The London GLF began after two London activists visited the US, attended some GLF meetings, and decided to call one in London. The meetings began at London School of Economics and grew spectacularly, moving home several times to accommodate everyone and proliferating into numerous working groups. It did a whole variety of actions, showing a particular fondness for impressive theatrical direct action, as well as more traditional forms of protest. One particularly memorable protest saw them link up with a variety of other left groups to protest the “Festival of Light”, a Christian effort to turn back perceived moral degeneration. The GLF infiltrated the Festival of Light office, forged tickets to the opening gala, and snuck in about 150 people with a whole variety of exciting tricks up their sleeves. A group dressed as nuns releasing mice into the hall; one person (who the stewards took a long time to notice) dressed as a bishop telling people “don't worry sister, keep on sinning”; a same-sex kiss-in on the balcony; a banner drop proclaiming “Cliff Richard for Queen!” (Cliff Richard being one of the festival's patrons); copious heckling. These actions were brilliant for their sustained disruption, their humour and their inventiveness, but they would not have meant nearly as much had the activists not spent the aftermath talking to people outside, holding impromptu discussions with people who were attending.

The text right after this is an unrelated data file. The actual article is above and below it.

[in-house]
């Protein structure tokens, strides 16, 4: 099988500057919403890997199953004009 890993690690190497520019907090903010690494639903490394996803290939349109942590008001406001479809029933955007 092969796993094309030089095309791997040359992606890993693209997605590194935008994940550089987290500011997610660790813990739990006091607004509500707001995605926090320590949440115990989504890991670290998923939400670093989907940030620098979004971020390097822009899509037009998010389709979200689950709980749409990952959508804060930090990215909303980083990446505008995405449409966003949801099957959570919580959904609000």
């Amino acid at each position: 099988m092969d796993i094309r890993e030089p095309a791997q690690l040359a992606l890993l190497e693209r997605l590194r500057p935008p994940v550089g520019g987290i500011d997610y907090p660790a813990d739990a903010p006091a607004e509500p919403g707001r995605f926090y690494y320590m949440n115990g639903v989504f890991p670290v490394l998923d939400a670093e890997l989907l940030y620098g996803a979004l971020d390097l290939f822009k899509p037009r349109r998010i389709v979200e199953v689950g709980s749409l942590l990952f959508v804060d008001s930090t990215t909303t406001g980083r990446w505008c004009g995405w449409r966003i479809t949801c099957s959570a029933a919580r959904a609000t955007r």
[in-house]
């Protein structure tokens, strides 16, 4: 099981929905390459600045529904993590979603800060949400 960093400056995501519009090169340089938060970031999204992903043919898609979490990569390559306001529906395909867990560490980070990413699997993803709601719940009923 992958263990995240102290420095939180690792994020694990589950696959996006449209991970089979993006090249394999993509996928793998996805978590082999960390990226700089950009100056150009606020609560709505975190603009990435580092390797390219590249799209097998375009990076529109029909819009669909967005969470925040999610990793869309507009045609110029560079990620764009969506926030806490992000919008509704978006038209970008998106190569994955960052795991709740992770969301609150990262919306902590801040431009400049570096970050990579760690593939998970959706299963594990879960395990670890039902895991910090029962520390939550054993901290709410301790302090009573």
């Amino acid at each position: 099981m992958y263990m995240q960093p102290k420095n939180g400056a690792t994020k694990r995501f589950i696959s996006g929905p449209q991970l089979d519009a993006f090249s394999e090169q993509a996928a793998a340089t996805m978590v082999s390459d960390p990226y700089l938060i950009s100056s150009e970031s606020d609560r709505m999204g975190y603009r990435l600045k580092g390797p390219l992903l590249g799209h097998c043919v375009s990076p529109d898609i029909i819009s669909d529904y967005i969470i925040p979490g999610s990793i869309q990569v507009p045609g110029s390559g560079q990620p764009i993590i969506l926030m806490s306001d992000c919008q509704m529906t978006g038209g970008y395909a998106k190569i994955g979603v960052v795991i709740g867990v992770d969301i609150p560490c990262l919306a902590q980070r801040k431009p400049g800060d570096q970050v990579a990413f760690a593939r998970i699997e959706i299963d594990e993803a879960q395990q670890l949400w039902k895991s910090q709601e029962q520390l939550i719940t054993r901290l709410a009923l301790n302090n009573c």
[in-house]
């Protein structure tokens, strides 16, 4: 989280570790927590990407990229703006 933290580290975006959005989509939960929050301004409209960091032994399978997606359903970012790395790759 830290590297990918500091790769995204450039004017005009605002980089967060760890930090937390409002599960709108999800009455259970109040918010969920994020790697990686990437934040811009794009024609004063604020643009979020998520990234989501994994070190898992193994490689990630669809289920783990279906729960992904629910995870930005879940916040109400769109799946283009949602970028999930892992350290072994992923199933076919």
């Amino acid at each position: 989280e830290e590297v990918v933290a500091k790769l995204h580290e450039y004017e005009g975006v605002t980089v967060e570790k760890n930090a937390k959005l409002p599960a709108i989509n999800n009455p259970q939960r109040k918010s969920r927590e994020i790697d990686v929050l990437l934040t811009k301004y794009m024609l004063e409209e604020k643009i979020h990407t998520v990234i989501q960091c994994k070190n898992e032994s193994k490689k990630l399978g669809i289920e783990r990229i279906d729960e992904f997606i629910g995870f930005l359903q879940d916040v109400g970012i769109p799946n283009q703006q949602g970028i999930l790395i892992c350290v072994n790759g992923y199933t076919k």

The GLF often worked with other groups – marching against the Tory government's Industrial Relations Bill in 1971, joining feminist groups in protests against the Miss World competition. They were usually relegated to the back of marches, but march they did. People came from all sorts of different activist backgrounds, which had the huge advantage of meaning that the actions that came out of it were eclectic and incredibly creative, but had the disadvantage of meaning that, after a while, cracks began to appear. Rifts over gender issues and the role of lifestyle politics meant that the GLF as a cohesive organisation pulled itself apart after only three years. In that three years, however, it laid the groundwork for liberationist LGBTQ activism that still has a legacy today; many of its working groups turned into other groups that did valuable work as well. Its legacy was seen in the Lesbians and Gay Men Support the Miners groups during the miners' strike – which was reciprocated three years later by miners' support for the campaign against Section 28. Today, the various events which protest the commercialisation and depoliticisation of Pride are the continuation of the start that the GLF made.